That's not a terrible weight for someone that big, but when's the last time you saw an athletic baseball player who looked like he could post up Kevin Garnett? Lankiness is not a good athletic quality.
Pronk has been trying to resurrect his career for about five years now, and after a promising start to 2011, he may have to go back to square one.
That's bad news for a 34-year-old who doesn’t have a position and tips in at 6'3" and 240 pounds.
Nobody doubts Cabrera's hitting ability (though his drinking ability is always up for debate). Yet, it's still only a matter of time before the 28-year-old is relieved of his glove and made into a full-time DH.
Cabrera's .984 fielding percentage is among the worst for all first basemen.
Cust, 32, is one of the slowest players in the game. Not surprisingly, it's rather difficult for a 6'1", 245-pound man to move around.
So much of the attention surrounding Posada was about how he couldn't hit anymore.
Well, in case no one's noticed, he can't really do anything anymore. The 39-year-old might dislocate his knee if he ever tried to get behind the plate again.
Moving from one Yankee to another, Colon has probably made one too many trips to McDonald's.
The 38-year-old righty weighs in at 265 pounds and, get this, he's only 5'11". To Colon's credit, he's been pretty successful despite looking like a meatball.
Wakefield, 44, is the oldest player in baseball, and you can see each of those years weighing down on him each time he tries to cover first base.
The Knuckleballer is in remarkable shape for someone of his advanced standing, but it won't be long before he needs a wheelchair just to get to the mound.
Belliard has the honor of being the only middle infielder on this list.
At 36, the long-time second baseman is an obnoxious 210 pounds on just a 5'9" body (for reference, that's 30 more pounds than Dustin Pedroia). Belliard does have 43 career steals and was once a passable defender, but there's no way he'll ever be mistaken as an "athlete."
Big Z is a sizable 6'5" and 270 pounds. That body is a big part of the reason why Zambrano has racked up a 122-78 career record, and nobody's suggesting he has to get in better shape.
Still, it'd be nice to see him care a little bit more about his team, especially since he's now on the wrong side of 30.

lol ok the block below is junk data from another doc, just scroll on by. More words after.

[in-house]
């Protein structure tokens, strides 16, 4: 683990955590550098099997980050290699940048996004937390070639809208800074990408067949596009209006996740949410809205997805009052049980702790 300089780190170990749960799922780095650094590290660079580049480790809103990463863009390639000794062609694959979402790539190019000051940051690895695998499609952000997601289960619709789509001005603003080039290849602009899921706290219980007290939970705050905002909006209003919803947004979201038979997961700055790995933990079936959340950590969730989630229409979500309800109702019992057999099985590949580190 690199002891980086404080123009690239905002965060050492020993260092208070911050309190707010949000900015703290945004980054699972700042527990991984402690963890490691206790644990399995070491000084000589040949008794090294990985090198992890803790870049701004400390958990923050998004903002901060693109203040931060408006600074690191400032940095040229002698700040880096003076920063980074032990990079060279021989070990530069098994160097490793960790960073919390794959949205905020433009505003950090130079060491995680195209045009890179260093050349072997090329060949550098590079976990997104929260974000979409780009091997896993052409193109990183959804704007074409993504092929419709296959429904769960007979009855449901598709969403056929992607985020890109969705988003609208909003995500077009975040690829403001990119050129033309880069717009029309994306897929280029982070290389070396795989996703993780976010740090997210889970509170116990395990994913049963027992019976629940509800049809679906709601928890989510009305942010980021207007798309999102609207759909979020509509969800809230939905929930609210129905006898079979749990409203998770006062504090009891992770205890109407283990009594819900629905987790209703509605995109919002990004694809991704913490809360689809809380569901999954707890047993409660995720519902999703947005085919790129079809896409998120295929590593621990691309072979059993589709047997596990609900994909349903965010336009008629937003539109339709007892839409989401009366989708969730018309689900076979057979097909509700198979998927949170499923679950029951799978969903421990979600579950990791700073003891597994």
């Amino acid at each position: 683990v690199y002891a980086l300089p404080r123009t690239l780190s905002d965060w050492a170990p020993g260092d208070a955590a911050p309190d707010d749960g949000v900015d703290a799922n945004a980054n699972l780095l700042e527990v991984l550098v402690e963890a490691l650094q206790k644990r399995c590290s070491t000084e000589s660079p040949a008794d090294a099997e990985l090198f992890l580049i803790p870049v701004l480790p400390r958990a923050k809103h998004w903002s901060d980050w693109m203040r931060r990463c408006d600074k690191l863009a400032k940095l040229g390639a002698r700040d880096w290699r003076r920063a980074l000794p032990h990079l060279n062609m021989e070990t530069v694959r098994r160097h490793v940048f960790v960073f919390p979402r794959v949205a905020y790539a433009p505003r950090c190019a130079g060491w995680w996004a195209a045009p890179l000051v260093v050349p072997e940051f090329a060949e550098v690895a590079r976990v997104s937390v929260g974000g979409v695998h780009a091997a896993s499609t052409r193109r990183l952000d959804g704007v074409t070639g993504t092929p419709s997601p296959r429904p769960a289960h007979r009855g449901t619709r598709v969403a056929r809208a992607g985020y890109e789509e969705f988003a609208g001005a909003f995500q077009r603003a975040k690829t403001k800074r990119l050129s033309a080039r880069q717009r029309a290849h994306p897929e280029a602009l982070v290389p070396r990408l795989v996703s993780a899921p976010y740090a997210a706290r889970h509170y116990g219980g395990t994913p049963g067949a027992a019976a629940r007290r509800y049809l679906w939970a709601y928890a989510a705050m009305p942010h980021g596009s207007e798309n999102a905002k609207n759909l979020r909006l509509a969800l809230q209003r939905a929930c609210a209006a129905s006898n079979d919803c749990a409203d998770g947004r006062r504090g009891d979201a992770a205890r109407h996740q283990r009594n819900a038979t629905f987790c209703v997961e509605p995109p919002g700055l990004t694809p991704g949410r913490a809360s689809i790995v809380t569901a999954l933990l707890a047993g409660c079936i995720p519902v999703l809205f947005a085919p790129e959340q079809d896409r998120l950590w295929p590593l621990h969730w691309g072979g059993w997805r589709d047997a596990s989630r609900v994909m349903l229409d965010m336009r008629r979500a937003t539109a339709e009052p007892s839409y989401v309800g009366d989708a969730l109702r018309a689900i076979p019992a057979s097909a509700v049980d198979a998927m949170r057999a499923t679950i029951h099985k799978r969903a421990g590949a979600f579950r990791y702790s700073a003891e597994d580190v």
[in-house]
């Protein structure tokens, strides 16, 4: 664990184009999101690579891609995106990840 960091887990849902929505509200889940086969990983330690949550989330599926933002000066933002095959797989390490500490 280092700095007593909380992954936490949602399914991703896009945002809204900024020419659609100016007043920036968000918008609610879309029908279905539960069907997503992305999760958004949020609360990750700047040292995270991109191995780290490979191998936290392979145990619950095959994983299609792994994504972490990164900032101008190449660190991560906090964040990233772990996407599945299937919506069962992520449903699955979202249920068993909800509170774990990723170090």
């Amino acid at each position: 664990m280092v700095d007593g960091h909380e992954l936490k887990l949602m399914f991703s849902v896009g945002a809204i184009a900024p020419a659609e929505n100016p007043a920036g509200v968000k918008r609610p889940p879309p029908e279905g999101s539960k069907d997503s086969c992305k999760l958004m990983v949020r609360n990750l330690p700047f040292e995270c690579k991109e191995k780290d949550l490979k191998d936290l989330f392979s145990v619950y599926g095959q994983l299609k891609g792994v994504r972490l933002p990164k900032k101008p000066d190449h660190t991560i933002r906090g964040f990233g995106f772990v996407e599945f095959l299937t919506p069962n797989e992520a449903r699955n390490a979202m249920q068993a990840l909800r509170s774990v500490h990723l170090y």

Jenks, 30, found himself in Ozzie Guillen's doghouse because he was fat, stupid and ineffective. So far in Boston, Jenks is 3-for-3 and seems to be putting on even more weight to compensate for his complete inability to throw strikes.
As of now, the 6'4" righty weighs in at 275 pounds, and he may be joining the 300-pound club in a couple of months if he stays on the disabled list.
Fielder is the epitome of a non-athletic baseball player, but he's actually not that hopeless.
True, it's hard to do much when you're just 5'11" and still weigh 275 pounds, but the 27-year-old slugger has held his own as a first baseman, and he keeps swinging a big bat.
The big concern with Fielder is if he'll be able to do anything defensively once he ages and loses some of his natural quickness, at which point he would likely move to No. 1 on this list.
Watching Varitek attempt to prove that he still belongs in the major leagues has been a painful hobby for Red Sox fans the past three years. His bat speed is gone, his foot speed was nonexistent to begin with and he can't catch more than one game a week without breaking or spraining something.
Varitek's value to Boston is not as an athlete, but as a clubhouse leader.
Sabathia holds the unofficial crown of heaviest player in baseball. At 6'7" he's not quite as tall as Jon Rauch, but he matches the Toronto pitcher pound for pound at close to 290 apiece.
Like Zambrano, Sabathia is the type of pitcher who relies on his size to generate velocity. Still, all those pounds haven't done him any favors when it comes to fielding his position, and it's only going to get worse as the 30-year-old ages.
Molina, 28, is the youngest of the Molina brothers and has been the full-time catcher for the St. Louis Cardinals for seven seasons now.
However, even though he's a good hitter and knows how to manage a pitching staff, the word "athlete" isn't what you would associate with the 5'11", 230-pound Puerto Rican.
Jose Molina is three inches taller and 20 pounds heavier than his younger brother, Yadier, and is quite a bit slower.
However, he's not nearly as slow as the now-retired Bengie Molina, who would've been No. 1 here if he was still active.
The scary part? Bengie is actually easily the smallest of the three catchers at just 5'11" and 190 pounds.
Broxton, 27, is the only known active member of the 300-pound club in baseball. All that fat didn't seem to bother anyone when the righty was dominating opposing hitters as the Dodgers' closer, though.
But now that he's little more than an overpriced setup man, it's easy to criticize him for all of L.A.'s problems. Maybe if the 6'4" Broxton stopped eating for an hour or two, then Frank McCourt actually may be able to afford payroll.